If we assume that Bush was nice and that the Germans could have contributed the same number of soldiers as the British, roughly 10,000, it is still very unlikely that Germany would have sent them. One is financial the other political. The German government would never have appropriated the Euros to pay for the deployment. Germany had a deficit of $113 billion or 4.1% of GDP in 2005, compared to America's 2.8% (2.1% without war related expenses). Given that Germany is not going anywhere economically, the German government could not have been expected to incur an extra $2-4 billion a year in expenses to help us in Iraq. Of course in the real world the Germans would also need to invest billion in their armed forces before they could consider contributing even 10,000 soldiers. It was hard enough getting them to pony up the development funds they promised for Afghanistan and to commit 2,500 soldiers there and that was the good war they supposedly support.
In addition to the military and financial reasons, the Germans also had a political reason. There is a latent anti-Americanism in Germany that has again reared its ugly head. A responsible German government would have followed in the footsteps of Helmut Schmidt and Helmut Kohl by standing with America and working to dissolve the anti-American feelings of the German people. Gerhardt Schroeder was the furthest thing from responsible. One of the new breed of leftwing men who want to be in charge for the sake of being in charge (think John Kerry in the U.S., Paul Martin in Canada, Gordon Brown in the U.K., and Jose Zapatero in Spain) his one accomplishment was perpetuating his time as Chancellor. Overall his time in power had been horrible for Germany with the slow economy slowing even further and already high unemployment rising higher. Therefore, since him being Chancellor was all that mattered in his eyes, and he had nothing else with which to win re-election, nothing would have stopped him from taking full advantage of the confluence of anti-Americanism and anti-Iraq War feelings in Germany. Again, no amount of niceties from Bush would have changed this picture. Although Chancellor Merkel is more agreeable with Bush on many issues, by this point anti-Americanism has been so cultivated in Germany that it would be political suicide to change course.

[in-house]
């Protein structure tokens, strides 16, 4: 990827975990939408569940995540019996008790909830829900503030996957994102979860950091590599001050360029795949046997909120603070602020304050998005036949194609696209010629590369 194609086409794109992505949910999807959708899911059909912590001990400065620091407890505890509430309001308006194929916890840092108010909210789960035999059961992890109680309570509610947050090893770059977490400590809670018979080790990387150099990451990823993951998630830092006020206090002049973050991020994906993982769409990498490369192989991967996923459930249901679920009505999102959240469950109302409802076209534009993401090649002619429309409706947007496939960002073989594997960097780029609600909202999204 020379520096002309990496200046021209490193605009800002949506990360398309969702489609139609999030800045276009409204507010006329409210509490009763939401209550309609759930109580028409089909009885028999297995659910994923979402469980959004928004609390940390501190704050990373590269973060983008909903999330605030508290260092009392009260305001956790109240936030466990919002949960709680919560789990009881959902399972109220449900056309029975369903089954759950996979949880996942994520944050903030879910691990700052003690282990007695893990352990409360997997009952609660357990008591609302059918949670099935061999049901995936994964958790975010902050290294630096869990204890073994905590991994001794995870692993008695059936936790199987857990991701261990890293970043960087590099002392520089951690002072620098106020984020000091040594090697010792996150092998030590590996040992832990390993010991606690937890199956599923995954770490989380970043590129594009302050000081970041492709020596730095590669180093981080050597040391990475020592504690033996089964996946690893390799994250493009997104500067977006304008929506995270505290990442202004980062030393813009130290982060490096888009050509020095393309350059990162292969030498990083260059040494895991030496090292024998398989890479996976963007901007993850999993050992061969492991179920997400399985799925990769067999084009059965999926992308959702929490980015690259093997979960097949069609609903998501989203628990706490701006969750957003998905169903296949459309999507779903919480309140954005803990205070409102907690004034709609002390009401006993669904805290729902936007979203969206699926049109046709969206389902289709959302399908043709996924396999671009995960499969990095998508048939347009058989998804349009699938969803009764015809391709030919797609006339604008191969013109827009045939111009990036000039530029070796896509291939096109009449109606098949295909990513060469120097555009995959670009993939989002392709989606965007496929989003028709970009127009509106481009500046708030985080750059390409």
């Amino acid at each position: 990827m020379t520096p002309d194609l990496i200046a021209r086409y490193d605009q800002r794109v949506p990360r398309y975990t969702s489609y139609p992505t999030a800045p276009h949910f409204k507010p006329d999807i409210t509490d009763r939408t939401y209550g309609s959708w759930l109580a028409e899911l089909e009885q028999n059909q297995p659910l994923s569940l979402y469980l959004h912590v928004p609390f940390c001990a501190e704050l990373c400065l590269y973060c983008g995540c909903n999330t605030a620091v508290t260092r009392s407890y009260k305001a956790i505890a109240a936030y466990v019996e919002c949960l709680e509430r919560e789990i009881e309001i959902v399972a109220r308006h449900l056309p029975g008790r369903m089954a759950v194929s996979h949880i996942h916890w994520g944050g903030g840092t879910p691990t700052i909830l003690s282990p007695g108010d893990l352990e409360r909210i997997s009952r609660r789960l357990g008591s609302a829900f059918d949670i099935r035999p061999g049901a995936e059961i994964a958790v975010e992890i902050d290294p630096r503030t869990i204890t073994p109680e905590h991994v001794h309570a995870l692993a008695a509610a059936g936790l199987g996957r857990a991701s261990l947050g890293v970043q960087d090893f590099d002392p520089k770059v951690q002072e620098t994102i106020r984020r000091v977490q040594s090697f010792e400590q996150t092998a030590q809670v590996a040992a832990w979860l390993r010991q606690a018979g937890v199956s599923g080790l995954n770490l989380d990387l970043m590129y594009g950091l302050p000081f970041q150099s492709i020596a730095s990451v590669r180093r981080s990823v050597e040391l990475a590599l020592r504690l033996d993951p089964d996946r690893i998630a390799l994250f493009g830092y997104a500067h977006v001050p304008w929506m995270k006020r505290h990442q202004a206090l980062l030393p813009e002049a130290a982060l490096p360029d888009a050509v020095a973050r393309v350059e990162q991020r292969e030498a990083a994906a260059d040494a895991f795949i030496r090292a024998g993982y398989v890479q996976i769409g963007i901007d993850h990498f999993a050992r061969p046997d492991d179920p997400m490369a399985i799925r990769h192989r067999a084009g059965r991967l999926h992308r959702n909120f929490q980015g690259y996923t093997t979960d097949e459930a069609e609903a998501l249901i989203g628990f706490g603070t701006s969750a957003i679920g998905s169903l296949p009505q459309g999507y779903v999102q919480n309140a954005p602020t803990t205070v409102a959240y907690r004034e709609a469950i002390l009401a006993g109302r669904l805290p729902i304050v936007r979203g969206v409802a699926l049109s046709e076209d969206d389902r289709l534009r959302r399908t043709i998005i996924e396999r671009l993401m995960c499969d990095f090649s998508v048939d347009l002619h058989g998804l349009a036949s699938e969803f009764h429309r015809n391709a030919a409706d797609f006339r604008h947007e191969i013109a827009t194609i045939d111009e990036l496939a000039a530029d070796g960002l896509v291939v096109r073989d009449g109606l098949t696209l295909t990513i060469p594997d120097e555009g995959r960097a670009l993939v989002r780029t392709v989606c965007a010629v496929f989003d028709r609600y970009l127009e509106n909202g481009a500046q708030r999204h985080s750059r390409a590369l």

For these military, financial and political reasons, it is patently absurd to believe that the Germans would have helped us in a significant way in Iraq had Bush just behave better. Similarly, for all his nuance and general Europhilia John Kerry would have had no better luck. This is not to say that it would not be nice if the Germans would send the 1,100 or 2,000 soldiers they do have available. The Germans are excellent professional soldiers, and any number of them is a benefit. It is simply to say that the Germans cannot for mainly political but also financial reasons entertain even a small commitment like that.